For the purposes of his work into aging and longevity, researcher Michael Rose defines the condition of mortality as being a rising risk of death as time goes on. This is what we see in the world we know: the older a person, a pet, a plant becomes, the more likely it is to die in any given period of time. Immortality, it then follows, is the state of being in which the risk of death does not rise with advancing time.
As it turns out, our intuitions about the way in which aging and risk of death progress do not accurately reflect what happens in very late life - for those who live much longer than the average. Rose demonstrated that very old flies no longer suffer an increasing risk of death; even though the actual mortality rate is high, it stops growing. These are immortal flies by his definition.
This plateau of late-life immortality is expected to exist in all higher animals, and hints have been seen in human data in recent years:
Increased age is regularly linked with heightened cancer risk, but recent research suggests a flattening around age 80. We report that, independent of cancer site or time period, most incidence rates decrease in the more elderly and drop to or toward zero near the ceiling of human life span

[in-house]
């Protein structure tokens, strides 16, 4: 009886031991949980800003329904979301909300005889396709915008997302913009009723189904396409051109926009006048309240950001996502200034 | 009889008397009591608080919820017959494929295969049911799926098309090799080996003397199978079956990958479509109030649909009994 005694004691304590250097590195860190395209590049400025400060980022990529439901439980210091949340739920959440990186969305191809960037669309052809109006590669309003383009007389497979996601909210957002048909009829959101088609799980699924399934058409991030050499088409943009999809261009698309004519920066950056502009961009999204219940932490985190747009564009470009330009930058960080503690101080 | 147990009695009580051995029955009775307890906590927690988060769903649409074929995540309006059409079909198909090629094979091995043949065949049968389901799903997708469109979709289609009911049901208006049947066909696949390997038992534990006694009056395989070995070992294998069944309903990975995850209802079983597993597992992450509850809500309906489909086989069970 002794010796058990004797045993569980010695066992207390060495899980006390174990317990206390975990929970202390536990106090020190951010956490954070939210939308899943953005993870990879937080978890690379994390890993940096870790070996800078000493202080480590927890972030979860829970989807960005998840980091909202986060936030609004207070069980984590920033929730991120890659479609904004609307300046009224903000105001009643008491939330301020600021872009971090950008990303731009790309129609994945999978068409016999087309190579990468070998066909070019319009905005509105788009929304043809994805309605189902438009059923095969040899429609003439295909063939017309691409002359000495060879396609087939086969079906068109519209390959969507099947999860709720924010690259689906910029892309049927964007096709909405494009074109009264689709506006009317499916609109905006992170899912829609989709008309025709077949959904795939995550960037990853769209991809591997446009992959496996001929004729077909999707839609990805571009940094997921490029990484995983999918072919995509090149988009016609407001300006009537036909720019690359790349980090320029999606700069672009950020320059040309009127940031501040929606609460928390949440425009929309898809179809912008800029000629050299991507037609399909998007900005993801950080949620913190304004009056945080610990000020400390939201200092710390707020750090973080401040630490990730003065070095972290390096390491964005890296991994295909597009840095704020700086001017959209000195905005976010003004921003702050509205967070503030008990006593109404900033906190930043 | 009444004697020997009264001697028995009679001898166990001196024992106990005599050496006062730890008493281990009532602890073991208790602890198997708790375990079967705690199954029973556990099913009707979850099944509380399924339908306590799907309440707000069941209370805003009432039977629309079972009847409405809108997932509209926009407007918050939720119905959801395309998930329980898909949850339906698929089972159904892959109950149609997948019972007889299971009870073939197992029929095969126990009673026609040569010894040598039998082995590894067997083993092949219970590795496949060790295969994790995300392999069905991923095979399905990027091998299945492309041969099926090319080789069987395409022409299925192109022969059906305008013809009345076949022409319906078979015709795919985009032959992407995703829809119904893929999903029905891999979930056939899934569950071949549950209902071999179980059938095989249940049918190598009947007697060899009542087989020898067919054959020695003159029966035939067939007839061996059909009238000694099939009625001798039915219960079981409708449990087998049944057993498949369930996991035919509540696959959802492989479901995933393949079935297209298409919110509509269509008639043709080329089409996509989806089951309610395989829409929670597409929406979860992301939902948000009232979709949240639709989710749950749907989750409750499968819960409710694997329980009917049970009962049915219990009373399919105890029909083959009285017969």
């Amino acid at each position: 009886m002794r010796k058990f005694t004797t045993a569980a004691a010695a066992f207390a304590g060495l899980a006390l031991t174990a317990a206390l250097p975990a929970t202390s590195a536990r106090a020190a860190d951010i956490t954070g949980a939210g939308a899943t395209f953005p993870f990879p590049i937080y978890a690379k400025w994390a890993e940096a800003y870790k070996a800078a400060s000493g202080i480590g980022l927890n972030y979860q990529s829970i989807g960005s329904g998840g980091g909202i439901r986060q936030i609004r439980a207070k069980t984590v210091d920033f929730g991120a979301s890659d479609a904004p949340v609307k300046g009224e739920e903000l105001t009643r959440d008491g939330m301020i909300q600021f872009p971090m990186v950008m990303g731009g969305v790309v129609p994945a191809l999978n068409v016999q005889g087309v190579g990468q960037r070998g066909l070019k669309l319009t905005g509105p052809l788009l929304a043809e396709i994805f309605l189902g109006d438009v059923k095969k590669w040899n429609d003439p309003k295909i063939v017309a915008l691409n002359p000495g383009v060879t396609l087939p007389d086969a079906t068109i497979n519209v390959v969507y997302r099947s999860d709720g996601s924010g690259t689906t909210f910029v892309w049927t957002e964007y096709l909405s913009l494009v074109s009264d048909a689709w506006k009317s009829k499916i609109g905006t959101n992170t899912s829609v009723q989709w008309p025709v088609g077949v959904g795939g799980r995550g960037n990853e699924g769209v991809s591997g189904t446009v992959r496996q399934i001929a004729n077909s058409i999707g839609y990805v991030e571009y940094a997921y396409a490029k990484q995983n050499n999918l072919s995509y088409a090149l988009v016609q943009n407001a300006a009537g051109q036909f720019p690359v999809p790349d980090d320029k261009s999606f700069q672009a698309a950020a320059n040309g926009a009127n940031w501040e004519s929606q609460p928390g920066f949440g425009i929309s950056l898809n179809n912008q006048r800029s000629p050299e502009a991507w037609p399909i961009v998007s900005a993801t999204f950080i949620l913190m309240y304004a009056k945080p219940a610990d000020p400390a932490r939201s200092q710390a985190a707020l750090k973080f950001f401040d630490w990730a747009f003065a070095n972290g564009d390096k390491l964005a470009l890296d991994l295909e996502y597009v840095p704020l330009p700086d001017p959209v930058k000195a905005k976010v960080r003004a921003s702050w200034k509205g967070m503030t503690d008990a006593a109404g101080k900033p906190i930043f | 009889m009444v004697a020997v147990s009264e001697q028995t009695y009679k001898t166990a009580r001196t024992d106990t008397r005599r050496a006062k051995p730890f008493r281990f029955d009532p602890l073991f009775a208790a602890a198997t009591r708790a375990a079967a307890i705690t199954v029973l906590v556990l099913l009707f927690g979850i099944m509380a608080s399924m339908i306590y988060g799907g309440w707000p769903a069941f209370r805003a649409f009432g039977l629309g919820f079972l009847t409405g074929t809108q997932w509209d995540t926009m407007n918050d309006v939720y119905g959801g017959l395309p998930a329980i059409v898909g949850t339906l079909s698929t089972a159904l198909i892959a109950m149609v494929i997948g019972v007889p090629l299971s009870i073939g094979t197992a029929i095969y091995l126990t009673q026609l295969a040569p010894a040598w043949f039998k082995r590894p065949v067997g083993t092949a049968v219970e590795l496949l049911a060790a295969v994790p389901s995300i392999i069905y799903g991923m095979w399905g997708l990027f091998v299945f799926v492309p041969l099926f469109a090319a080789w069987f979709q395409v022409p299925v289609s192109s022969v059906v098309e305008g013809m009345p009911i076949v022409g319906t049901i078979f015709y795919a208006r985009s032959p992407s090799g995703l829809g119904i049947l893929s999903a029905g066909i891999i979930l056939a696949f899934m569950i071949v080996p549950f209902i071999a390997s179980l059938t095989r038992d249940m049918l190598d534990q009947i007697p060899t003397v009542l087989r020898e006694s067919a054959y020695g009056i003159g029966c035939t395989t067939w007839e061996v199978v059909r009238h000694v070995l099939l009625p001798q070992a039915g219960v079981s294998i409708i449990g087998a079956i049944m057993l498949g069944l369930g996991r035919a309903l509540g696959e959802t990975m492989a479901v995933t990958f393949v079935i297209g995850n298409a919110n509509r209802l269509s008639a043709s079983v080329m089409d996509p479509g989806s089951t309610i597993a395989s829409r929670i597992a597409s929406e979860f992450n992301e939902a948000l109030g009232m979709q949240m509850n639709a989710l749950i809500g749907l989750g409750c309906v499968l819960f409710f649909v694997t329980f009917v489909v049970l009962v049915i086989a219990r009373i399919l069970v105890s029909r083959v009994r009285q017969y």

The International Database of Longevity (IDL) offers detailed information on thoroughly validated cases of supercentenarians. These data are used to estimate human mortality after age 110. The procedure properly accounts for the country-specific sampling frames in the IDL. The analysis confirms that human mortality after age 110 is at at a level corresponding to an annual probability of death of 50%. No sex-specific differences in mortality could be found, and no time trend in supercentenarian mortality between earlier and later cohorts could be detected.
This should not be too surprising, and is a result expected by many researchers. The immortality plateau behavior might be thought to be a fundamental property of the aging and failure of complex redundant systems - such as us. As immortality goes, it's a pretty raw deal, of course. Our job in the here and now is to work hard at developing the near-term biotechnology of rejuvenation, so that we never have to experience late life immortality the natural way.